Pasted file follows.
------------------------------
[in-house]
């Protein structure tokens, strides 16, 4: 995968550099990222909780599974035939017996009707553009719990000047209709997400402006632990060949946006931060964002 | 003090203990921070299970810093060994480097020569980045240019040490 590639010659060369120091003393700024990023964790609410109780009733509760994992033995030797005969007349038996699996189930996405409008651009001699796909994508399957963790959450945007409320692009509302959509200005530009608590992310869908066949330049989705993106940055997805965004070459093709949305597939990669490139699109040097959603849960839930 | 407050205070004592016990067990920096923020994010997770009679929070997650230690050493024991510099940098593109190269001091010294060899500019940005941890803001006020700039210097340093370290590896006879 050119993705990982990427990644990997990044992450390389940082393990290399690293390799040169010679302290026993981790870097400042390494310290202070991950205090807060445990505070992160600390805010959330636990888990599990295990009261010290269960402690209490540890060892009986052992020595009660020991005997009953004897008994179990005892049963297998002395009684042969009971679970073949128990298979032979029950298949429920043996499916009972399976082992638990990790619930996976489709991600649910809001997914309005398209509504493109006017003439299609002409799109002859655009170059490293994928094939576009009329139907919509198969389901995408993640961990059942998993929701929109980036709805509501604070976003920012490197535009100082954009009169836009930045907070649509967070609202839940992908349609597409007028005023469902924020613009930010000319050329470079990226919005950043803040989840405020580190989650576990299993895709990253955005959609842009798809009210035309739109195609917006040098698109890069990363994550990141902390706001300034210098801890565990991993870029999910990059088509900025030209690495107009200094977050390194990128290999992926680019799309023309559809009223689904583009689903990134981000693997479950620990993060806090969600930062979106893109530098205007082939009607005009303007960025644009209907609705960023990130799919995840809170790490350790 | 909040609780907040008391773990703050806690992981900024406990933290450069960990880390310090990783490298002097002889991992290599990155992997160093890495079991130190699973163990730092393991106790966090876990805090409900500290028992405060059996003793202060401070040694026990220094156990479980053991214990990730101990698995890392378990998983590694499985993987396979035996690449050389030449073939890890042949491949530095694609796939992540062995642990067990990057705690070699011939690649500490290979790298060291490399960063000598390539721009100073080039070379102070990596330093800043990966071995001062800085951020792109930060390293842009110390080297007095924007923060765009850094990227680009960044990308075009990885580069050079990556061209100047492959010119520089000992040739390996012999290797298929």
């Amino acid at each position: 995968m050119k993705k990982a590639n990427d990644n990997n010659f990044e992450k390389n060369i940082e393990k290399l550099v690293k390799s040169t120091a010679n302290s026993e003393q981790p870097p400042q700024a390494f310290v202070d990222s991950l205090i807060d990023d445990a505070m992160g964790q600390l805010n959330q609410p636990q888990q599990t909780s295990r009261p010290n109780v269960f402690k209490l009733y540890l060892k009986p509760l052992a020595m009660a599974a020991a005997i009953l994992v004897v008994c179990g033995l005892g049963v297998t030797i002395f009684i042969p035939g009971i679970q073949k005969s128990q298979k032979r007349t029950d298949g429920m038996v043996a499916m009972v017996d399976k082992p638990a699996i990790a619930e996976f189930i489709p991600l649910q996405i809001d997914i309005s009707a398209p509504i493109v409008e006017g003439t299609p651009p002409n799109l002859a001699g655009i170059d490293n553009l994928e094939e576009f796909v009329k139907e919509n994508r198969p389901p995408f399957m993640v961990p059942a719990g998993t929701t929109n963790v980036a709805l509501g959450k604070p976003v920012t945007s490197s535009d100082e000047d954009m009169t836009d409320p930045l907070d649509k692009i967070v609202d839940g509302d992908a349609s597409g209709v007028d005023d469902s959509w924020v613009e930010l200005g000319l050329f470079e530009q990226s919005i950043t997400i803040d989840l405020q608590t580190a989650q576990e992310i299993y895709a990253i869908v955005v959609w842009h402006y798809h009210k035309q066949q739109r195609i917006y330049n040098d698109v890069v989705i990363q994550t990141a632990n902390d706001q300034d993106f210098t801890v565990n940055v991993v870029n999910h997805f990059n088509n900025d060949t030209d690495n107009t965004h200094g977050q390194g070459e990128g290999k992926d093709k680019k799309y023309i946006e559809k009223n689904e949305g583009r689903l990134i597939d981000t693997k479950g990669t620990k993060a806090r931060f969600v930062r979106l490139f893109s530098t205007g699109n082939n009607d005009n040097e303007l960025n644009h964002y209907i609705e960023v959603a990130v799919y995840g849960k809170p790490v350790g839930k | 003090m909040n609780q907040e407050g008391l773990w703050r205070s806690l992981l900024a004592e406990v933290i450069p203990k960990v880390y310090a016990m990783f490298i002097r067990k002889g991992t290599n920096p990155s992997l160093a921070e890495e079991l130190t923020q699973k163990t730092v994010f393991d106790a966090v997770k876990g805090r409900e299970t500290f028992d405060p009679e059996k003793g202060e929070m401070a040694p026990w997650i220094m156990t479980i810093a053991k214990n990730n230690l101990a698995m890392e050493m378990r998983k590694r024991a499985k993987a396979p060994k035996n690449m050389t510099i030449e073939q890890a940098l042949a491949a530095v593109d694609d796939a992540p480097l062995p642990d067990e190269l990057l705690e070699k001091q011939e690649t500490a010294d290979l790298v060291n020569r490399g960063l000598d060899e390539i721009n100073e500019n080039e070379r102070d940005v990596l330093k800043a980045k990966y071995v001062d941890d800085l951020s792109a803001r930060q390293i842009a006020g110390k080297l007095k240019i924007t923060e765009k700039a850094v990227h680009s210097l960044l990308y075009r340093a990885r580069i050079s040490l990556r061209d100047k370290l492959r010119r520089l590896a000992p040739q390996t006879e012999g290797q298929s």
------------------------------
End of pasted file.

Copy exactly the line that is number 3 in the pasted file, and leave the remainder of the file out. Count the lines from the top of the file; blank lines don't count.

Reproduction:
């Amino acid at each position: 995968m050119k993705k990982a590639n990427d990644n990997n010659f990044e992450k390389n060369i940082e393990k290399l550099v690293k390799s040169t120091a010679n302290s026993e003393q981790p870097p400042q700024a390494f310290v202070d990222s991950l205090i807060d990023d445990a505070m992160g964790q600390l805010n959330q609410p636990q888990q599990t909780s295990r009261p010290n109780v269960f402690k209490l009733y540890l060892k009986p509760l052992a020595m009660a599974a020991a005997i009953l994992v004897v008994c179990g033995l005892g049963v297998t030797i002395f009684i042969p035939g009971i679970q073949k005969s128990q298979k032979r007349t029950d298949g429920m038996v043996a499916m009972v017996d399976k082992p638990a699996i990790a619930e996976f189930i489709p991600l649910q996405i809001d997914i309005s009707a398209p509504i493109v409008e006017g003439t299609p651009p002409n799109l002859a001699g655009i170059d490293n553009l994928e094939e576009f796909v009329k139907e919509n994508r198969p389901p995408f399957m993640v961990p059942a719990g998993t929701t929109n963790v980036a709805l509501g959450k604070p976003v920012t945007s490197s535009d100082e000047d954009m009169t836009d409320p930045l907070d649509k692009i967070v609202d839940g509302d992908a349609s597409g209709v007028d005023d469902s959509w924020v613009e930010l200005g000319l050329f470079e530009q990226s919005i950043t997400i803040d989840l405020q608590t580190a989650q576990e992310i299993y895709a990253i869908v955005v959609w842009h402006y798809h009210k035309q066949q739109r195609i917006y330049n040098d698109v890069v989705i990363q994550t990141a632990n902390d706001q300034d993106f210098t801890v565990n940055v991993v870029n999910h997805f990059n088509n900025d060949t030209d690495n107009t965004h200094g977050q390194g070459e990128g290999k992926d093709k680019k799309y023309i946006e559809k009223n689904e949305g583009r689903l990134i597939d981000t693997k479950g990669t620990k993060a806090r931060f969600v930062r979106l490139f893109s530098t205007g699109n082939n009607d005009n040097e303007l960025n644009h964002y209907i609705e960023v959603a990130v799919y995840g849960k809170p790490v350790g839930k | 003090m909040n609780q907040e407050g008391l773990w703050r205070s806690l992981l900024a004592e406990v933290i450069p203990k960990v880390y310090a016990m990783f490298i002097r067990k002889g991992t290599n920096p990155s992997l160093a921070e890495e079991l130190t923020q699973k163990t730092v994010f393991d106790a966090v997770k876990g805090r409900e299970t500290f028992d405060p009679e059996k003793g202060e929070m401070a040694p026990w997650i220094m156990t479980i810093a053991k214990n990730n230690l101990a698995m890392e050493m378990r998983k590694r024991a499985k993987a396979p060994k035996n690449m050389t510099i030449e073939q890890a940098l042949a491949a530095v593109d694609d796939a992540p480097l062995p642990d067990e190269l990057l705690e070699k001091q011939e690649t500490a010294d290979l790298v060291n020569r490399g960063l000598d060899e390539i721009n100073e500019n080039e070379r102070d940005v990596l330093k800043a980045k990966y071995v001062d941890d800085l951020s792109a803001r930060q390293i842009a006020g110390k080297l007095k240019i924007t923060e765009k700039a850094v990227h680009s210097l960044l990308y075009r340093a990885r580069i050079s040490l990556r061209d100047k370290l492959r010119r520089l590896a000992p040739q390996t006879e012999g290797q298929s």